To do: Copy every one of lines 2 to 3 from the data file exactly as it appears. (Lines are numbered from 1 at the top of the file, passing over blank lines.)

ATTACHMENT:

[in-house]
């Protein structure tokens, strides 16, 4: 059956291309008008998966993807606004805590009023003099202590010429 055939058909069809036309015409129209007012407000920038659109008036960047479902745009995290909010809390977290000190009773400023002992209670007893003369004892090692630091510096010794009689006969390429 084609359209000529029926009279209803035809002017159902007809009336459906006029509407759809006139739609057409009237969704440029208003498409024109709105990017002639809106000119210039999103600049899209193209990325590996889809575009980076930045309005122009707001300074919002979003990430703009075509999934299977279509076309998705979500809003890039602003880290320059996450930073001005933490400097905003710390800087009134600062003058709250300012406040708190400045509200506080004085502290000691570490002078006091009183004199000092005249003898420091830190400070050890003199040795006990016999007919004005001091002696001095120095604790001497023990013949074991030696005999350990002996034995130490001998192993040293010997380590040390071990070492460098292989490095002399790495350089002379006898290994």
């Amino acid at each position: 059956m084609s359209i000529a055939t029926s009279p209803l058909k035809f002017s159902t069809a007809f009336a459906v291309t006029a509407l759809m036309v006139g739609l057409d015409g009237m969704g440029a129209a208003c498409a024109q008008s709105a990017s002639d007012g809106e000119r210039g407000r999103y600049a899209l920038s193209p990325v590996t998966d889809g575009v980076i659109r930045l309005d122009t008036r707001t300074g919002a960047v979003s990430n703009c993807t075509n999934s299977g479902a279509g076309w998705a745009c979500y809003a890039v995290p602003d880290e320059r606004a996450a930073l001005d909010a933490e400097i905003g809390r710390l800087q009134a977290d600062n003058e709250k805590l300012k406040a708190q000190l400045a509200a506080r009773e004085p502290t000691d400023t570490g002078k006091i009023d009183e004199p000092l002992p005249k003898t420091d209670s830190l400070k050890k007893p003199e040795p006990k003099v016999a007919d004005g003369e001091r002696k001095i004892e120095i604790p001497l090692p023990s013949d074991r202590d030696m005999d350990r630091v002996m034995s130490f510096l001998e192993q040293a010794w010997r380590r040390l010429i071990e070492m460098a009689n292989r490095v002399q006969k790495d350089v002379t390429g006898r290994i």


């Protein structure tokens, strides 16, 4: 059956291309008008998966993807606004805590009023003099202590010429 055939058909069809036309015409129209007012407000920038659109008036960047479902745009995290909010809390977290000190009773400023002992209670007893003369004892090692630091510096010794009689006969390429 084609359209000529029926009279209803035809002017159902007809009336459906006029509407759809006139739609057409009237969704440029208003498409024109709105990017002639809106000119210039999103600049899209193209990325590996889809575009980076930045309005122009707001300074919002979003990430703009075509999934299977279509076309998705979500809003890039602003880290320059996450930073001005933490400097905003710390800087009134600062003058709250300012406040708190400045509200506080004085502290000691570490002078006091009183004199000092005249003898420091830190400070050890003199040795006990016999007919004005001091002696001095120095604790001497023990013949074991030696005999350990002996034995130490001998192993040293010997380590040390071990070492460098292989490095002399790495350089002379006898290994």
């Amino acid at each position: 059956m084609s359209i000529a055939t029926s009279p209803l058909k035809f002017s159902t069809a007809f009336a459906v291309t006029a509407l759809m036309v006139g739609l057409d015409g009237m969704g440029a129209a208003c498409a024109q008008s709105a990017s002639d007012g809106e000119r210039g407000r999103y600049a899209l920038s193209p990325v590996t998966d889809g575009v980076i659109r930045l309005d122009t008036r707001t300074g919002a960047v979003s990430n703009c993807t075509n999934s299977g479902a279509g076309w998705a745009c979500y809003a890039v995290p602003d880290e320059r606004a996450a930073l001005d909010a933490e400097i905003g809390r710390l800087q009134a977290d600062n003058e709250k805590l300012k406040a708190q000190l400045a509200a506080r009773e004085p502290t000691d400023t570490g002078k006091i009023d009183e004199p000092l002992p005249k003898t420091d209670s830190l400070k050890k007893p003199e040795p006990k003099v016999a007919d004005g003369e001091r002696k001095i004892e120095i604790p001497l090692p023990s013949d074991r202590d030696m005999d350990r630091v002996m034995s130490f510096l001998e192993q040293a010794w010997r380590r040390l010429i071990e070492m460098a009689n292989r490095v002399q006969k790495d350089v002379t390429g006898r290994i």